Fig. 4 Experimental (first row) and numerical (second row) images of two adjacent nanoparticles excited by the evanescent field and interfering at the SH frequency for different defocusing parameters: def = 0, 20, 50, and 70 μm. The third row contains the corresponding defocused images calculated for the artificial case of no inter-particles interference. The length scale is the same for all plots, the intensity scale are adjusted to facilitate the inspection of interference details but are maintained constant among second and third row for each def value. The resulting out-of-plane orientation of the emitting dipole associated to the upper particle and to the lower particle are θ1 = 90° (in-plane) and θ2 = 35°, respectively.

5. Coherent effects

One very intriguing characteristic emerging from all the images of Fig. 4 is the presence of interference fringes, occurring because of the coherent superposition of the SH emission of the two nanoparticles. Incidentally, analogous structures have been recently observed in the far-field scattering patterns generated by different portions of a micrometric rod.[21

21. S. W. Liu, H. J. Zhou, A. Ricca, R. Tian, and M. Xiao, “Far-field second-harmonic fingerprint of twinning in single ZnO rods,” Phys. Rev. B 77, 113311 (2008). [CrossRef]

] Here interferences appear for small defocusing values as stripes in the region between the two particles and then develop as a dashed motif on the concentric rings of the emission pattern. The simulations capture even the finest details observed in the experimental images. The best agreement was obtained by convoluting the numerical results with a disk of two pixels radius, accounting for the smoothing effect of the not perfectly planar waveguide surface. As an additional proof of the genuine interpretation of the observed patterns as resulting from interferences and to rule out any alternative explanation based on some critical misalignment of the optical set-up, we provide in the third row of Fig. 4 the corresponding defocused images calculated by artificially switching-off the inter-particles interference term. The false color scales for any given def value are respected in the simulations run with and without this contribution. From the comparison of both approaches with the experimental data, it immediately comes into sight that inter-particle interference plays an essential and unambiguous role in the definition of the observed pattern.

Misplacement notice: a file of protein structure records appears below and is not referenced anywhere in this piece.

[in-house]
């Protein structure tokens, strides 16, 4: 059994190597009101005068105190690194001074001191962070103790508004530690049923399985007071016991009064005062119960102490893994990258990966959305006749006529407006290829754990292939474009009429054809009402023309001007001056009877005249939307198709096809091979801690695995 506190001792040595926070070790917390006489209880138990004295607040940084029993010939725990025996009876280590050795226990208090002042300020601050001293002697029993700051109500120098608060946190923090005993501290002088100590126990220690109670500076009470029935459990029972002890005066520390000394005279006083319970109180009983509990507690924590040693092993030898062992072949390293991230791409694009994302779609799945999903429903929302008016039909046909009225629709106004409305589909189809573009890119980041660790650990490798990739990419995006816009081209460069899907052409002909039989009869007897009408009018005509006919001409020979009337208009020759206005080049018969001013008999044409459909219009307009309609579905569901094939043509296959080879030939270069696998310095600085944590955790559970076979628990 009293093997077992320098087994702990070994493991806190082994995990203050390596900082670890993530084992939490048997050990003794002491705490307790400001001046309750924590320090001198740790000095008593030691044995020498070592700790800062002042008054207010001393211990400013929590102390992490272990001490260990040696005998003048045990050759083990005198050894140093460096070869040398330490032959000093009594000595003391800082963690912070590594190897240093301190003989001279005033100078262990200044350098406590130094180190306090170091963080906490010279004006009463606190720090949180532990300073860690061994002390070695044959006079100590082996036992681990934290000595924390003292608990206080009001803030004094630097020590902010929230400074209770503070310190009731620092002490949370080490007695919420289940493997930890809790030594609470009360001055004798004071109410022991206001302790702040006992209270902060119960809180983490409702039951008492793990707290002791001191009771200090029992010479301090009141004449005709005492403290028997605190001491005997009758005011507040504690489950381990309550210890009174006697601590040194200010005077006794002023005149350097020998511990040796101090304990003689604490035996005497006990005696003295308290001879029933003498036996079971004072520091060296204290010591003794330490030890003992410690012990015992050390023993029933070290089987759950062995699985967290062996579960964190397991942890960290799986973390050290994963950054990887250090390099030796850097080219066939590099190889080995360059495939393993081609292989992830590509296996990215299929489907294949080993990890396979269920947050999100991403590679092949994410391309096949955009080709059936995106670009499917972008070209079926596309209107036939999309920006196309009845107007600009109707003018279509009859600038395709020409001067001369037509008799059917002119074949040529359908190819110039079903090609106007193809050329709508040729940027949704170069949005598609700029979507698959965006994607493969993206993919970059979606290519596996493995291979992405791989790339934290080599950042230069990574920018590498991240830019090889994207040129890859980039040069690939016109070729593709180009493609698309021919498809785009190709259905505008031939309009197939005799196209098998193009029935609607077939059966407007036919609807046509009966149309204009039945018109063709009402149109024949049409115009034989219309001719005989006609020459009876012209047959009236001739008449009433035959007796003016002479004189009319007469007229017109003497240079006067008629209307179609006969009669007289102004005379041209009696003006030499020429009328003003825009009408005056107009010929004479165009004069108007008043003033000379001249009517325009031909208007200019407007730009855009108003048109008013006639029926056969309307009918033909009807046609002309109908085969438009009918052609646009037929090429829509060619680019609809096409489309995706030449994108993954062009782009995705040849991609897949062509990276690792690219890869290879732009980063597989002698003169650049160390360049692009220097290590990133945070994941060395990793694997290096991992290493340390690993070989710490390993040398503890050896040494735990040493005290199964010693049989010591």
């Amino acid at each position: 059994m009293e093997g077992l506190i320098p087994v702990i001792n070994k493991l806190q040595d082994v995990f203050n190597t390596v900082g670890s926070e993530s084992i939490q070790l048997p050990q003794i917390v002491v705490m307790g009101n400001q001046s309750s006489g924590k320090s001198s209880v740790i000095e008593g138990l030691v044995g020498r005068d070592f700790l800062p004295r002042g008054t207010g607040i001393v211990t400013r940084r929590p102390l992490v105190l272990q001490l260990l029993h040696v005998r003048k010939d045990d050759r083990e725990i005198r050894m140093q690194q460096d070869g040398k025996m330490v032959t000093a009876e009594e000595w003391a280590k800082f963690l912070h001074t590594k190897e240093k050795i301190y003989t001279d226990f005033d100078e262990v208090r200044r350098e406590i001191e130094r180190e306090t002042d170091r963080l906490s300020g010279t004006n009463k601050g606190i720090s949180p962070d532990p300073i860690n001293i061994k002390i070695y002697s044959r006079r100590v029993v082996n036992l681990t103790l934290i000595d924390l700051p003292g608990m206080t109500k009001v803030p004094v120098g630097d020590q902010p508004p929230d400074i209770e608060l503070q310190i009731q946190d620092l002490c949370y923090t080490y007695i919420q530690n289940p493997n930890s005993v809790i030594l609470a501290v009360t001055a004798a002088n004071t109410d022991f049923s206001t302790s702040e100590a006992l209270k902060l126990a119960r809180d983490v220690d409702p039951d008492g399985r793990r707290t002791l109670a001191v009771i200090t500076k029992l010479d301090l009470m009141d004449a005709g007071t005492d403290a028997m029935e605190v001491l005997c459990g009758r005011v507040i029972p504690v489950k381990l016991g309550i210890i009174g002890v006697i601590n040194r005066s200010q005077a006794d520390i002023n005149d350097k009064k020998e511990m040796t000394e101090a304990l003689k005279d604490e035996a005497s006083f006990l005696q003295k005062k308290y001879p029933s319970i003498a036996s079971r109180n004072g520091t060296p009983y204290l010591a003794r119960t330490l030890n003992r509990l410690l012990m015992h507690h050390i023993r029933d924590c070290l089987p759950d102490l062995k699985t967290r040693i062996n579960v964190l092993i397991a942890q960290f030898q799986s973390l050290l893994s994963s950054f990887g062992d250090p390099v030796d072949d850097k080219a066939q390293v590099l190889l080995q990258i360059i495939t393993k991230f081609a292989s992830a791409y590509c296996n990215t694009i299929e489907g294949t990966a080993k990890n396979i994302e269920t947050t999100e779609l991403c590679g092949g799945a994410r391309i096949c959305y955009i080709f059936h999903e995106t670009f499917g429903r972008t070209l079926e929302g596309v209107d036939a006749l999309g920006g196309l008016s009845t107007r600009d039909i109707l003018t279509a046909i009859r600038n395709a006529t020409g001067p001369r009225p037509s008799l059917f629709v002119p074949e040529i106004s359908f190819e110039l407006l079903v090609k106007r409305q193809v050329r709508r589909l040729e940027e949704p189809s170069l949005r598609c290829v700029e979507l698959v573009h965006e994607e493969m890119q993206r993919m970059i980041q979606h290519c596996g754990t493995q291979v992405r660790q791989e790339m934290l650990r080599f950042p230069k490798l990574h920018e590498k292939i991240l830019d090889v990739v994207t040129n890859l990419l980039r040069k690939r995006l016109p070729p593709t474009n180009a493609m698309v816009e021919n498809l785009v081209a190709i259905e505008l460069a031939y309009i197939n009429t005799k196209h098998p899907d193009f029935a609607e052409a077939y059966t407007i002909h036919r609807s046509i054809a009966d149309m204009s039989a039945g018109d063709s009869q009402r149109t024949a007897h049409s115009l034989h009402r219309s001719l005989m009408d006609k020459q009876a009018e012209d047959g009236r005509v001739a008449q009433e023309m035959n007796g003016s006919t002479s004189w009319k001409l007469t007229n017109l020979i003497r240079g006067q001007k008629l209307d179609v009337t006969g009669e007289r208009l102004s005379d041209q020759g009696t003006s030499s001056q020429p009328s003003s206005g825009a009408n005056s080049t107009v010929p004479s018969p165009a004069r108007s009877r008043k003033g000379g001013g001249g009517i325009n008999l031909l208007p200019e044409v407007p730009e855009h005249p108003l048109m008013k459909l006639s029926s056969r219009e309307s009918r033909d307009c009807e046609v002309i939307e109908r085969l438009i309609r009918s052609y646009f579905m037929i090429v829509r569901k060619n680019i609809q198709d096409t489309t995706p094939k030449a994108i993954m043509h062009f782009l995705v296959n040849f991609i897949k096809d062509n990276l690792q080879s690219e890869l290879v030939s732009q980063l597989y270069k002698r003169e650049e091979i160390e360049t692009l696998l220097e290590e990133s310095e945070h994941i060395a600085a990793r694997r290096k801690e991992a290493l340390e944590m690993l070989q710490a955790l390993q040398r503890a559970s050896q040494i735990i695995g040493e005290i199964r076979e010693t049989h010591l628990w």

It is worth noting that - unlike the case of harmonic holography, where interferences are created with an external reference beam - we show here interferences originated directly among the nonlinear emissions of two distinct nano-objects for the first time. It should be also pointed out that the clear interference pattern of Fig. 4 is not easily observed. Most of the times, in fact, the latter presents complicated and nonsymmetric structures because of to the presence of several interfering nanoparticles and/or small aggregates. In these cases, the defocused images cannot be easily interpreted and modelled as the coherent superposition of a few, well defined, spatially separated dipoles.